Training the mind while training the body: How to improve mental health through exercise


Zach Tilmont

Some are determined to work out to fight the pandemic with healthier bodies and minds.

by Zach Tilmont and Julian Rodriguez

Taking time to train your mind while also training your body is the ultimate combination. During this long and dreadful global pandemic, many people are finding new ways to get through it and they are feeling better then before. Through exercise they are gaining improved and positive attitudes, due to the higher levels of dopamine being released in the brain. 

The benefits of exercise  

According to The Primary Care Companion to the Journal of Clinical Psychology, exercises is essential for mental wellness, as it produces vital chemical changes in the mind and body.

Graham Gardner, a member of the Class of 2021, said, “Lifting has a big impact on mental health. For me, the best thing about lifting was that when I got to the gym, the only thing that mattered was what was going on at that moment. When pushing weights and working out, I feel that my stress from the day is no longer existent. Lifting is important because it not only will make you stronger physically, but also mentally and emotionally.”

Having the motivation to do something requires knowing the goal and having the right equipment to achieve the goal which for most is becoming healthy and gaining muscle mass. Weightlifting can satisfy both. Athletes have focus, dedication, and perseverance. They also know what equipment they need to achieve their goals.  When it comes to weightlifting, routines are necessary to make and maintain progress.  Adapting routines and equipment can be a challenge. 

Oakdale junior Sam Starrs is an accomplished pole vaulter.

Starrs said, “Pole vaulters only need two things— a pole, and a mat— so when FCPS shut down in the wake of the pandemic, I was left with, essentially, nothing. Everything I needed for my sport was at the school, locked away under the bleachers. As a result, I had to make a dramatic change to how I trained, focusing primarily on things like sprint mechanics, body control, and general strength. I definitely gained a new appreciation for the facilities that I once took for granted because they allow me to train for the sport I love.” 

Michael Yongbi graduated from Brunswick High School and now pursues power lifting while he is attending Hagerstown Community College. 

Yongbi said, “Exercise has allowed me to express myself through my knowledge of lifting and develop a craft within it. Not only have I become more confident in myself physically, but mentally I’ve developed a passion and have been able to execute the same focus I have moving weights with everyday life activities.

Mental Health and how exercise can help 

Youngbi also said, “The feeling of working out and wanting to better your body is a better feeling than anything, as one is able to tell themselves that THEY did it for themselves, and end up wanting to push themselves more and more to see where their potential takes them. Although nowadays in society, unhealthy habits are deemed acceptable among people, you tend to see higher rates of depression and general non activity in them from simply not having the energy to take care of themselves physically and mentally.”

Some can argue that exercise creates a bad image for those who can’t achieve physiques they see online or in magazines, but it gets to a point where individuals realize that they want to become the best versions of themselves. Not only that, but seeing such physiques on social media gives people goals and inspiration, and becomes a positive motivator to strive to meet or exceed those goals, even if they don’t reach it. Such a simple addition to everyday life can become a healthy and lifelong sustainable activity that someone looks forward to everyday.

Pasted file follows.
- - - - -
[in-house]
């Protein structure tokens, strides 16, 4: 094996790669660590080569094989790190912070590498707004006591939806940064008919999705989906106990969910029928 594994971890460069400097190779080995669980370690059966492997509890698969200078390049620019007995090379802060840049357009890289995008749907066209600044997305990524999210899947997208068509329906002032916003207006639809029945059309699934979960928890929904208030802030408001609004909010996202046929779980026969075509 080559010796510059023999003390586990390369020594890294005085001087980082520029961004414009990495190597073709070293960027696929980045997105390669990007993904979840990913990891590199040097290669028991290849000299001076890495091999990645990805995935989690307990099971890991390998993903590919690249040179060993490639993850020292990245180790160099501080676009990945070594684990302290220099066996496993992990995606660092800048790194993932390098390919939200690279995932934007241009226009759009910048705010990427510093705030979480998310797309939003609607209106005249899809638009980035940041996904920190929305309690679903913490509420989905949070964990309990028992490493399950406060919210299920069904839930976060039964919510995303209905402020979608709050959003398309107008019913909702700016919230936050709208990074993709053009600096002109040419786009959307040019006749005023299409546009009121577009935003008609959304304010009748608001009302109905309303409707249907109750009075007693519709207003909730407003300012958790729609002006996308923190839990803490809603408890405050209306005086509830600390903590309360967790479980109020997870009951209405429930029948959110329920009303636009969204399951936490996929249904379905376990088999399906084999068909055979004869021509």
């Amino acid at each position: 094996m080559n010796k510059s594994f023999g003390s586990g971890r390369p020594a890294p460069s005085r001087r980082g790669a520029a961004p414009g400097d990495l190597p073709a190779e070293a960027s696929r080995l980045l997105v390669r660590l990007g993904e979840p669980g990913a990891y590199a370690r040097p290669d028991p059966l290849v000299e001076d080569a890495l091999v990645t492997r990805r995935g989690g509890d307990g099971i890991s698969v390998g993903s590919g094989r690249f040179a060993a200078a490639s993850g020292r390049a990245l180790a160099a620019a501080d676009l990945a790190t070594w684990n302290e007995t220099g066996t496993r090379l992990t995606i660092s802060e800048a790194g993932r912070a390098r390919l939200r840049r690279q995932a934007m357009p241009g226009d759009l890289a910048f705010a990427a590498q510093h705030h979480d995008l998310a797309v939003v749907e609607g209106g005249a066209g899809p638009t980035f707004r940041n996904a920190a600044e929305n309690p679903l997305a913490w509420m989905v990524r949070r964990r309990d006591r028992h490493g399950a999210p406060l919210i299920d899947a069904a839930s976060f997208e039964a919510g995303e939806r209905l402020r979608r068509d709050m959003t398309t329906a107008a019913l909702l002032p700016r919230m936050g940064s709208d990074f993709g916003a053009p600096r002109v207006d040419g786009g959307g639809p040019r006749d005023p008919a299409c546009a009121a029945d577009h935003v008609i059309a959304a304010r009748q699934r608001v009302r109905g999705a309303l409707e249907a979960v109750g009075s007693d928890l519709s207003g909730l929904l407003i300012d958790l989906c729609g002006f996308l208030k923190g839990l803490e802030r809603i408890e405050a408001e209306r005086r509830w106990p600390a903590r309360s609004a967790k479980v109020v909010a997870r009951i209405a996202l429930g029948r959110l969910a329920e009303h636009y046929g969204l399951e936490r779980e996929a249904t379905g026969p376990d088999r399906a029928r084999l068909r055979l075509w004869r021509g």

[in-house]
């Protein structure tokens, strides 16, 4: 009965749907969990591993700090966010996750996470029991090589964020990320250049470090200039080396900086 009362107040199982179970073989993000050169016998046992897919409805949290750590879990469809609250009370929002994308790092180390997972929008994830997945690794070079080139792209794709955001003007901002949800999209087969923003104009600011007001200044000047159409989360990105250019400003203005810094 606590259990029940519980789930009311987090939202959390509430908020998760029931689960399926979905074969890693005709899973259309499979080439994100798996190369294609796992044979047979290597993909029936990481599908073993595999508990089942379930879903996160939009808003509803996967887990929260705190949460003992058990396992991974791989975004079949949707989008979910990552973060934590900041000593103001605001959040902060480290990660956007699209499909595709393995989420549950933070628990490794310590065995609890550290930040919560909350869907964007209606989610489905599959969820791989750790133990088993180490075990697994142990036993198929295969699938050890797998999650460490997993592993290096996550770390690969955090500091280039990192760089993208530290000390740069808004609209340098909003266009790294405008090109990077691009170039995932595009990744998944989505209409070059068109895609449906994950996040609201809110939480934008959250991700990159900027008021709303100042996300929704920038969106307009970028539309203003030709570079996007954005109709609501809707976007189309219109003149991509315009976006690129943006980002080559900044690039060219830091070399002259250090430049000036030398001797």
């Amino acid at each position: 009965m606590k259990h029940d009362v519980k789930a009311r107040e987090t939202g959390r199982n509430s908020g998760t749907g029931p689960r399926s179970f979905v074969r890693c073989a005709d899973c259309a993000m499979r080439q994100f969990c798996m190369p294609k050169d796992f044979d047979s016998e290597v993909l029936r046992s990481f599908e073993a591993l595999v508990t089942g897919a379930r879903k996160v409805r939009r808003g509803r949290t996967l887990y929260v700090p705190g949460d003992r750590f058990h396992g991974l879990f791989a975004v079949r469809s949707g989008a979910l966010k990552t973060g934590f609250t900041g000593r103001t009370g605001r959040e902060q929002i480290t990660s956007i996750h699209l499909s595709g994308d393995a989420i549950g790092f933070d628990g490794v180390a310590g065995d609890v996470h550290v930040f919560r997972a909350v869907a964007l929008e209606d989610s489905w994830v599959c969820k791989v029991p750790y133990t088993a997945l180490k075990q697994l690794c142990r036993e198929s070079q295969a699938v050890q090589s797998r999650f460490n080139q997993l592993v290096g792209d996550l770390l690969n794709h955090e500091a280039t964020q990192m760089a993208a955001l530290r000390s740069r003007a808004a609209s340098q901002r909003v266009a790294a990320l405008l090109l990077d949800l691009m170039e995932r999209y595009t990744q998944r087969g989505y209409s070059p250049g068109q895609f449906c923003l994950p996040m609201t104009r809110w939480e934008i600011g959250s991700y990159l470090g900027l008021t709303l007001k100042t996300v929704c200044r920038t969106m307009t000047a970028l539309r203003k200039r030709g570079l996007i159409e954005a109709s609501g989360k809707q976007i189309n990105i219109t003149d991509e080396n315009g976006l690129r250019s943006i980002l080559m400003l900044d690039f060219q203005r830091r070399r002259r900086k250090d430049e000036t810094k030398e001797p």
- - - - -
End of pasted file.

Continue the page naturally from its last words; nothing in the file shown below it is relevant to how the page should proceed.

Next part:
Unfortunately, some people suffer from body dysmorphia, a mental disorder where people are obsessed with their appearance, thinking they have a physical flaw, constantly comparing their appearance with that of others, and avoiding social situations or photos. The physical flaw may be minor or imagined. Treatment may include counseling and antidepressant medication. Healthy exercise habits would likely help as well.

Mental health is a very important subject and should not be overlooked. I believe that through exercising you can improve mental health and even cure severe mental illnesses.  According to researchers at the National Institutes of Health, “The efficacy of exercise in decreasing symptoms of depression has been well established.”

Physical exercise has many health benefits, such as an upbeat demeanor, strong bones, increased energy, better sleep, improved cognitive functioning, reduced risks of certain diseases, and lower stress levels.  We all need more of these in the face of the pandemic.


Eating better comes hand in hand with meeting fitness goals. It is a common saying that you build muscle at the gym and lose fat in the kitchen. Many people overlook this part of exercise because whatever physical activity you do it won’t matter much if you eat junk food. 

Graham said, “Lifting also makes you think more about your nutrition and what to eat to gain muscle, what to eat to gain/ lose weight. Change of diet has to occur and you will find yourself eating healthier and cleaner than you ever have before.” 

In the end mental health, nutrition, and exercise have a big influence on everyone’s lives. Many people struggle with how they see themselves in the mirror. All it takes is a change of mindset and some determination to drastically change your life. Everything is a mind game and once you overcome the negative thoughts and choose to pick up those weights or go on a run, there will be nothing but growth physically and mentally.